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Law School Admission Council Must Revise Accommodation Policies
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The Law School Admission Council will have to put new disability accommodation rules into place before the December administration of the test.

Summary: The Law School Admission Council will have to put new disability accommodation rules into place before the December administration of the test.

According to the National Law Journal, the Law School Admission Council, which administers the Law School Admission Test, has until late October to revise its disability accommodation procedures. Registration closes at the end of that month for the December LSAT.


Some think LSAT scores are weighted too heavily at law schools.

The Metropolitan News-Enterprise adds that around 2,000 applications for accommodations are received each year, and about half of those are granted.

On August 7, U.S. Magistrate Judge Joseph Spero upheld a number of changes that will make it easier for disabled test takers to request accommodations for the test. Such changes include reducing the medical documentation hat must be provided by test takers; allowing evidence of prior accommodations; and having an independent expert automatically review applications that are denied.

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The University of Hawaii Law School will admit some students without LSAT scores.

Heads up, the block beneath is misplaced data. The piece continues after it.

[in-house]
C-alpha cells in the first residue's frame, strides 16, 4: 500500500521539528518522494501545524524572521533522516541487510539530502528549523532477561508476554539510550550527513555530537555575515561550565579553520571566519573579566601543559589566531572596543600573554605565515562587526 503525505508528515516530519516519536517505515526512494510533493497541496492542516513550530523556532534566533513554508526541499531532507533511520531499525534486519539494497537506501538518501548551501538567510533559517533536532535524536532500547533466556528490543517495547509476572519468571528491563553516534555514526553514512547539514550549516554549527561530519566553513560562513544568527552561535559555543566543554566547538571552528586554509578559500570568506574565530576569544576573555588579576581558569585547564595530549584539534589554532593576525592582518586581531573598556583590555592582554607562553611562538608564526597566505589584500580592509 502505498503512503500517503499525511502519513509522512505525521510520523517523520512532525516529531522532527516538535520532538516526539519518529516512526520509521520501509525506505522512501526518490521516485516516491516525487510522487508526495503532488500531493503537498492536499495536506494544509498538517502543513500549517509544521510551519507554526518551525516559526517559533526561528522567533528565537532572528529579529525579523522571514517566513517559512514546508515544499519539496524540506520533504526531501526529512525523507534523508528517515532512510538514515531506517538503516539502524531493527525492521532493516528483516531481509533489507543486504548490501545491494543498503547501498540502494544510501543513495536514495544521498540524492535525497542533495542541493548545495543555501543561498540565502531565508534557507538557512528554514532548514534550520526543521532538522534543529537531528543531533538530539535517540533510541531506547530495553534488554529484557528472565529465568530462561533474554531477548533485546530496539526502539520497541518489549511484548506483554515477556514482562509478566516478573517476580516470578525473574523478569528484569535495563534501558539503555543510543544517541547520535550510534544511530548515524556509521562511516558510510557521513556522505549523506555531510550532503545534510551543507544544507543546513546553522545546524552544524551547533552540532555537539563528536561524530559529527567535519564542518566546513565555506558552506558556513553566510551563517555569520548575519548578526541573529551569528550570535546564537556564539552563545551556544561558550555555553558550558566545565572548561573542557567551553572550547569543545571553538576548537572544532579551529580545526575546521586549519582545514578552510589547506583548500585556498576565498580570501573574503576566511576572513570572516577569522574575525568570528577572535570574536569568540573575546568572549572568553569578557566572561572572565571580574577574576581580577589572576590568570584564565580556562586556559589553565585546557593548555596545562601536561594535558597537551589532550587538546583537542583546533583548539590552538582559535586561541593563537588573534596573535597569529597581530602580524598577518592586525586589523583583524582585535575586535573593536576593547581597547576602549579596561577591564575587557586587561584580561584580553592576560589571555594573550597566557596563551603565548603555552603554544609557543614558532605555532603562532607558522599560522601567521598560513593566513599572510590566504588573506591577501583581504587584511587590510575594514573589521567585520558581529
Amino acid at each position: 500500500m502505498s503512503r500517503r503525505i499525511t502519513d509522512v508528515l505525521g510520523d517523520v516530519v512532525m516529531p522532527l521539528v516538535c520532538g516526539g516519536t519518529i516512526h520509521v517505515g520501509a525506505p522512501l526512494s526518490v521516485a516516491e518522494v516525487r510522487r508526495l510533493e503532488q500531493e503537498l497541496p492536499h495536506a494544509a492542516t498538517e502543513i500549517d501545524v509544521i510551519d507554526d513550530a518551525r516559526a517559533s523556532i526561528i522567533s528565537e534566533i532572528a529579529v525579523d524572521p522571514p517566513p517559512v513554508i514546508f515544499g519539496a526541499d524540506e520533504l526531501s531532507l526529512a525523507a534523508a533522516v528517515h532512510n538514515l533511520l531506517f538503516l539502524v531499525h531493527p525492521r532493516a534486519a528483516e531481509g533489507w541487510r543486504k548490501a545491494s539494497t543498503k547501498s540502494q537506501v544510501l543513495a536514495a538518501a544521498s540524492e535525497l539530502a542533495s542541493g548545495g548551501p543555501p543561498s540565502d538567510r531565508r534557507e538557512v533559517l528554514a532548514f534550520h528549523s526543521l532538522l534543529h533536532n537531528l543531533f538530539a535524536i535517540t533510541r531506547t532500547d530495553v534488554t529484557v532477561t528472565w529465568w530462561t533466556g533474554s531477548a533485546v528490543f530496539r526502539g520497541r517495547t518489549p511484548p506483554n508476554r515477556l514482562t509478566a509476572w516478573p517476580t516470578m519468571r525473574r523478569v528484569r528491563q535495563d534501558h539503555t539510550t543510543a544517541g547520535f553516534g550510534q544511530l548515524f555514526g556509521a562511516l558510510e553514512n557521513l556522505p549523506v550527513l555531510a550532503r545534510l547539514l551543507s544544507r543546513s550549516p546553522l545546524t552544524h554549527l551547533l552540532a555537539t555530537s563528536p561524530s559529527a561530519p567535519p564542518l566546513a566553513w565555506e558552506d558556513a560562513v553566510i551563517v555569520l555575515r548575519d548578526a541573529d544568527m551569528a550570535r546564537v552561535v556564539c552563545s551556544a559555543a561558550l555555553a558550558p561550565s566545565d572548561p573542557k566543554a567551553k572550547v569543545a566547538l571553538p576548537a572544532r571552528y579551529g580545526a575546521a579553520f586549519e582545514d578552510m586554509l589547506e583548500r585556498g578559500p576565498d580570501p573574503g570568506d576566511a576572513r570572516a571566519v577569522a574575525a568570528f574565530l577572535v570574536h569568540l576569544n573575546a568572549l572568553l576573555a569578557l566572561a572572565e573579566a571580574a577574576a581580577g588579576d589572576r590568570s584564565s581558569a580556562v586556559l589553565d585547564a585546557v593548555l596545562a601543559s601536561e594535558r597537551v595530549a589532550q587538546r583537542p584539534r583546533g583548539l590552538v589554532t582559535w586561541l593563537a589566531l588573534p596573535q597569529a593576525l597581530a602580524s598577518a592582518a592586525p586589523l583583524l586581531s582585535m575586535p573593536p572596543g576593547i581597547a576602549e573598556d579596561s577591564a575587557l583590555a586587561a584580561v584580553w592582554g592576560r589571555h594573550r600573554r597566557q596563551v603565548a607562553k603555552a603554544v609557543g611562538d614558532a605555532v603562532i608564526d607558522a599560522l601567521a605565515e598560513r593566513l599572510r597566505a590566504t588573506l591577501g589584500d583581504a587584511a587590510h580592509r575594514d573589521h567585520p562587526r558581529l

The U.S. Department of Justice noted that the new procedures will be in effect for the December 5 test. However, delays may result if the LSAC appeals the decision.

The LSAC posted a message to its website about the upcoming changes that read, “[The council] will be revising its test accommodation policies and procedures in accordance with the court’s ruling. In the meantime, candidates should continue to consult [the council’s] website for information on applicable policies and procedures for requesting accommodations on the LSAT.”

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The deadline to file an appeal is October 6.

The Justice Department noted that $6.73 million has been provided to 2,695 individuals who applied for disability accommodations when taking the LSAT in the past few years. Under a May 2014 consent decree between the LSAC and the Justice Department and the California Department of Fair Employment and Housing, the fund was created.

The California Department of Fair Employment and Housing sued on behalf of disabled test takers in 2012. It argued that the LSAT accommodation procedures were too burdensome and were violations of the Americans with Disabilities Act. The Department of Justice joined the case shortly thereafter.

The consent decree also prohibited “flagging,” in which the LSAC informed law schools which test takers were allotted extra time during the LSAT.

The parties argued into this year over the recommended changes that were suggested by a five-member panel expert that was formed under the decree. The council challenged many of the recommendations and argued that the panel overstepped its mandate. It also argued that the changes would harm the integrity of the test. Regardless, Judge Spero upheld all key recommendations.

Source: National Law Journal

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